Molecular genetic methods to study DNA replication protein function in Haloferax volcanii, a model archaeal organism.

Xavier Giroux, Stuart MacNeill

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7 Citations (Scopus)


Successful high-fidelity chromosomal DNA replication is fundamental to all forms of cellular life and requires the complex interplay of a variety of essential and nonessential protein factors in a spatially and temporally coordinated manner. Much of what is known about the enzymes and mechanisms of chromosome replication has come from analysis of simple microbial model systems, such as yeast and archaea. Archaea possess a highly simplified eukaryotic-like replication apparatus, making them an excellent model for gaining novel insights into conserved aspects of protein function at the heart of the replisome. Amongst the thermophilic archaea, a number of species have proved useful for biochemical analysis of protein function, but few of these organisms are suited to genetic analysis. One archaeal organism that is genetically tractable is the mesophilic euryarchaeon Haloferax volcanii, a halophile that grows aerobically in high salt medium at an optimum temperature of 40-45 °C and with a doubling time of 2-3 h. The Hfx. volcanii genome has been sequenced and a range of methods have been developed to allow reverse genetic analysis of protein function in vivo, including techniques for gene replacement and gene deletion, transcriptional regulation, point mutation and gene tagging. Here we briefly summarize current knowledge of the chromosomal DNA replication machinery in the haloarchaea before describing in detail the molecular methods available to probe protein structure and function within the Hfx. volcanii replication apparatus.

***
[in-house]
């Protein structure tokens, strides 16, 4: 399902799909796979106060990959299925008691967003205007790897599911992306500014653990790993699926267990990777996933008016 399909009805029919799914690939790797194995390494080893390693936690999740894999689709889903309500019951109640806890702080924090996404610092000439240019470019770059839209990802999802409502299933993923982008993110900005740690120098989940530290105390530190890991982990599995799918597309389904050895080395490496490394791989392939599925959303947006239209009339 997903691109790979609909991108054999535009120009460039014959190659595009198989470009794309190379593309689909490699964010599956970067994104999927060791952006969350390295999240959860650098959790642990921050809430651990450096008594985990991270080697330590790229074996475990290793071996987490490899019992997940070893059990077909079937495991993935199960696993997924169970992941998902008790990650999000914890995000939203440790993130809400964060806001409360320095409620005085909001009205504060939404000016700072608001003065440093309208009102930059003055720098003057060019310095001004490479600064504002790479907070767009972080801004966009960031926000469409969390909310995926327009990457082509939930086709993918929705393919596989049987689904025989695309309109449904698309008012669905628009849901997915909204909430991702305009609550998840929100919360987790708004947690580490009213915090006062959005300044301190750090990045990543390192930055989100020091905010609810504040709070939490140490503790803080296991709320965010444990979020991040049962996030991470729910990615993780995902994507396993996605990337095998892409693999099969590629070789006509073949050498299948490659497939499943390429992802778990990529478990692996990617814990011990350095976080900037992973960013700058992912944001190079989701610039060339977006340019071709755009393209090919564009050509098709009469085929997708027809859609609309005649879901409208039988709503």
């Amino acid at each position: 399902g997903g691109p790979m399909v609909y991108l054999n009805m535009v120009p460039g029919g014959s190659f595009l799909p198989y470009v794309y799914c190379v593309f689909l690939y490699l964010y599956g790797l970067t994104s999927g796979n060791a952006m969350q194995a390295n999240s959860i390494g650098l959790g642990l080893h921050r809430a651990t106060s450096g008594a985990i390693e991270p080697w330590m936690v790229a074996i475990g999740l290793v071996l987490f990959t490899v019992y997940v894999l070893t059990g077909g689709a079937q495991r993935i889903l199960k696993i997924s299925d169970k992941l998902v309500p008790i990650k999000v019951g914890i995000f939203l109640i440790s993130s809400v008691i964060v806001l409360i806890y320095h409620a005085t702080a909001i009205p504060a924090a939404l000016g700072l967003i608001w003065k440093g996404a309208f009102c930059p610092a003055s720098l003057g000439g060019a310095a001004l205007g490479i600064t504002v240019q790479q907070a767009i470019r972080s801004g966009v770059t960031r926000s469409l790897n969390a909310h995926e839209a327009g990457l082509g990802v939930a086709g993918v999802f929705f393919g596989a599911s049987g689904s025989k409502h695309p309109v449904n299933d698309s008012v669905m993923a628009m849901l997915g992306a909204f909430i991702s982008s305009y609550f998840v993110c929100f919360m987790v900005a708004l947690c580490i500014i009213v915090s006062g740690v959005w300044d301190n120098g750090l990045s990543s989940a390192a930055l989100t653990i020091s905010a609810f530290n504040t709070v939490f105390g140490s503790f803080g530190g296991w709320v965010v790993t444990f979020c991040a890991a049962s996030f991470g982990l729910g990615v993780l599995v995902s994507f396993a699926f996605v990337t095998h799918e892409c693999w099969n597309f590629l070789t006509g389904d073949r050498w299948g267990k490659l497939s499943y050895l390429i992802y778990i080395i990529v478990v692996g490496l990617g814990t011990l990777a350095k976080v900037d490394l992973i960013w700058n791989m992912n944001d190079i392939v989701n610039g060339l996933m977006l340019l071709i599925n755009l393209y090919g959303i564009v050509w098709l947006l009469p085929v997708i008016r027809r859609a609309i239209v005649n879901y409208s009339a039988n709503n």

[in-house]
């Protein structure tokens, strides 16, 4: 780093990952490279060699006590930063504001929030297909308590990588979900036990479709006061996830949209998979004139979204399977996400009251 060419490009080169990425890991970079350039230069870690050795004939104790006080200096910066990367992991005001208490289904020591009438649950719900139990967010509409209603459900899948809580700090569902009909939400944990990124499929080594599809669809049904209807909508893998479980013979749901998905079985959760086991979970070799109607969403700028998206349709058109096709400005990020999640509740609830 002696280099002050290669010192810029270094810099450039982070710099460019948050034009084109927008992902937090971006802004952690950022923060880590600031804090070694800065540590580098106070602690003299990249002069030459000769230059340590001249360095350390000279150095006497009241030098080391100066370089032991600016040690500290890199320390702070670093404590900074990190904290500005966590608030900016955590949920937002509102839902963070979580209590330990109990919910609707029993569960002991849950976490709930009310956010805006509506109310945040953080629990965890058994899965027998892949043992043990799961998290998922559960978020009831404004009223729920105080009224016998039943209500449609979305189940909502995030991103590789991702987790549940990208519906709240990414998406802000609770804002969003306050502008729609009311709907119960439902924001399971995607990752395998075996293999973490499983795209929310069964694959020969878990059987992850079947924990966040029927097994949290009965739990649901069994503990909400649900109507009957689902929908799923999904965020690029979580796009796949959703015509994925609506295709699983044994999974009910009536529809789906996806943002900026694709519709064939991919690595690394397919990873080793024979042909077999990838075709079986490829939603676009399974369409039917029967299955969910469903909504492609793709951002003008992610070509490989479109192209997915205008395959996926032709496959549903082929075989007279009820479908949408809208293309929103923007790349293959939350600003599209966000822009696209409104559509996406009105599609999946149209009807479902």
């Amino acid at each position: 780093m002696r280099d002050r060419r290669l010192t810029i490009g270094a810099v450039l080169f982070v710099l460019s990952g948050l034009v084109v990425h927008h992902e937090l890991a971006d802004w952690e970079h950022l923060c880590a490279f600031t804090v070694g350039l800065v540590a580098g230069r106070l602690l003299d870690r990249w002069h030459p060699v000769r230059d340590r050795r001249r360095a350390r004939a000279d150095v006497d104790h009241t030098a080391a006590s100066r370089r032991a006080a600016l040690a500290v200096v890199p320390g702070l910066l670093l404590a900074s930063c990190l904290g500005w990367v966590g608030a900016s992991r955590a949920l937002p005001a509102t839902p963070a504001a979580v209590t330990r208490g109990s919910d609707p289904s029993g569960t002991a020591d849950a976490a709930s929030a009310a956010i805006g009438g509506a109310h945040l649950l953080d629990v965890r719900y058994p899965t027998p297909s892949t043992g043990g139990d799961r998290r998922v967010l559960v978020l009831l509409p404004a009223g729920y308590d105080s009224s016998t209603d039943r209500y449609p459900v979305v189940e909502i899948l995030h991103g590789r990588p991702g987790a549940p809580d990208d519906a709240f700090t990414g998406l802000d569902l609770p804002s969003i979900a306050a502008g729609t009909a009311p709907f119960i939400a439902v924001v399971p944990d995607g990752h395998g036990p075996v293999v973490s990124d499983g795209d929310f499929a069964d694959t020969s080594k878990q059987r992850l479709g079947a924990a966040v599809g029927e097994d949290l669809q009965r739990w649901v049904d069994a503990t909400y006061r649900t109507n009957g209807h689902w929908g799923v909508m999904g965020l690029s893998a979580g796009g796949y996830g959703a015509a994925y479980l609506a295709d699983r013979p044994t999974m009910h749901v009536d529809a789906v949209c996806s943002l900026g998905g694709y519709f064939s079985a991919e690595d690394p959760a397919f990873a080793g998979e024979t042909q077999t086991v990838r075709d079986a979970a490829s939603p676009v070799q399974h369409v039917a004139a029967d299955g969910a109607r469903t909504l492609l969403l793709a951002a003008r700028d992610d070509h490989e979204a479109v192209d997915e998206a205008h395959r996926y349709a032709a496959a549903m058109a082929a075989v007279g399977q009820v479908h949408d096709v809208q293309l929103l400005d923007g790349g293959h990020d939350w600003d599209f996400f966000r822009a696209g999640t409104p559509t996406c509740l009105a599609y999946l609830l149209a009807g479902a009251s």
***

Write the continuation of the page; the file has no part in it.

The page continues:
Original languageEnglish
Pages (from-to)187-218
Number of pages31
JournalMethods in Molecular Biology
Publication statusPublished - 2015


  • Haloferax volcanii
  • Haloarchaea
  • Euryarchaea
  • Archaea


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